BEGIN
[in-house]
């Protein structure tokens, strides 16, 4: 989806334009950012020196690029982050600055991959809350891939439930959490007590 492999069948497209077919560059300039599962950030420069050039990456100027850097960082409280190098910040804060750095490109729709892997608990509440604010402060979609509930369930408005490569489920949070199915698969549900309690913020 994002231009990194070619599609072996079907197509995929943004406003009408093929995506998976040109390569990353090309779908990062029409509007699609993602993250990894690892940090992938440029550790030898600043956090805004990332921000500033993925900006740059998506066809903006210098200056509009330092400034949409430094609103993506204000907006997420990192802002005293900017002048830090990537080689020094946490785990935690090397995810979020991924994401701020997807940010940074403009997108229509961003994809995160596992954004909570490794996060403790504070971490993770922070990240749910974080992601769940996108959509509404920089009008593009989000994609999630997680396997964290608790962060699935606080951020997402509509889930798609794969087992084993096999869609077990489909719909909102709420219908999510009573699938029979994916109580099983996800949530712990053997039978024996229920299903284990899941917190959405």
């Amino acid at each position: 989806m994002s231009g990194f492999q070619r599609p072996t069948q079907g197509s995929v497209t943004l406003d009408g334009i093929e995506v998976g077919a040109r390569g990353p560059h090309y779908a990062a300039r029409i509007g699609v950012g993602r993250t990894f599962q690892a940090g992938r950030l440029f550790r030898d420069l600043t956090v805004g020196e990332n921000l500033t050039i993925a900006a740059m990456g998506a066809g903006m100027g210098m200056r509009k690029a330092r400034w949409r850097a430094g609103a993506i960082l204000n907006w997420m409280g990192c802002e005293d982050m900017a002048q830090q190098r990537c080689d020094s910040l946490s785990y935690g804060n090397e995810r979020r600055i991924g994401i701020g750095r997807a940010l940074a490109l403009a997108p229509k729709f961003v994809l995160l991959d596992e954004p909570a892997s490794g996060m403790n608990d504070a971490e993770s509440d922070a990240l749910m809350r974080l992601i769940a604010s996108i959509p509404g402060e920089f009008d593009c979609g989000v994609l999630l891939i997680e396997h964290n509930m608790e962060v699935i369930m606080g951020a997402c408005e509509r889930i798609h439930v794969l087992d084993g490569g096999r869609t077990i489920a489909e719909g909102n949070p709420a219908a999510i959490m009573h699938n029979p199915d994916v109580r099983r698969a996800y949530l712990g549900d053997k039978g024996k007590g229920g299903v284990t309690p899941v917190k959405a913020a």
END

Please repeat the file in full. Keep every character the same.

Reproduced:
[in-house]
């Protein structure tokens, strides 16, 4: 989806334009950012020196690029982050600055991959809350891939439930959490007590 492999069948497209077919560059300039599962950030420069050039990456100027850097960082409280190098910040804060750095490109729709892997608990509440604010402060979609509930369930408005490569489920949070199915698969549900309690913020 994002231009990194070619599609072996079907197509995929943004406003009408093929995506998976040109390569990353090309779908990062029409509007699609993602993250990894690892940090992938440029550790030898600043956090805004990332921000500033993925900006740059998506066809903006210098200056509009330092400034949409430094609103993506204000907006997420990192802002005293900017002048830090990537080689020094946490785990935690090397995810979020991924994401701020997807940010940074403009997108229509961003994809995160596992954004909570490794996060403790504070971490993770922070990240749910974080992601769940996108959509509404920089009008593009989000994609999630997680396997964290608790962060699935606080951020997402509509889930798609794969087992084993096999869609077990489909719909909102709420219908999510009573699938029979994916109580099983996800949530712990053997039978024996229920299903284990899941917190959405």
């Amino acid at each position: 989806m994002s231009g990194f492999q070619r599609p072996t069948q079907g197509s995929v497209t943004l406003d009408g334009i093929e995506v998976g077919a040109r390569g990353p560059h090309y779908a990062a300039r029409i509007g699609v950012g993602r993250t990894f599962q690892a940090g992938r950030l440029f550790r030898d420069l600043t956090v805004g020196e990332n921000l500033t050039i993925a900006a740059m990456g998506a066809g903006m100027g210098m200056r509009k690029a330092r400034w949409r850097a430094g609103a993506i960082l204000n907006w997420m409280g990192c802002e005293d982050m900017a002048q830090q190098r990537c080689d020094s910040l946490s785990y935690g804060n090397e995810r979020r600055i991924g994401i701020g750095r997807a940010l940074a490109l403009a997108p229509k729709f961003v994809l995160l991959d596992e954004p909570a892997s490794g996060m403790n608990d504070a971490e993770s509440d922070a990240l749910m809350r974080l992601i769940a604010s996108i959509p509404g402060e920089f009008d593009c979609g989000v994609l999630l891939i997680e396997h964290n509930m608790e962060v699935i369930m606080g951020a997402c408005e509509r889930i798609h439930v794969l087992d084993g490569g096999r869609t077990i489920a489909e719909g909102n949070p709420a219908a999510i959490m009573h699938n029979p199915d994916v109580r099983r698969a996800y949530l712990g549900d053997k039978g024996k007590g229920g299903v284990t309690p899941v917190k959405a913020a």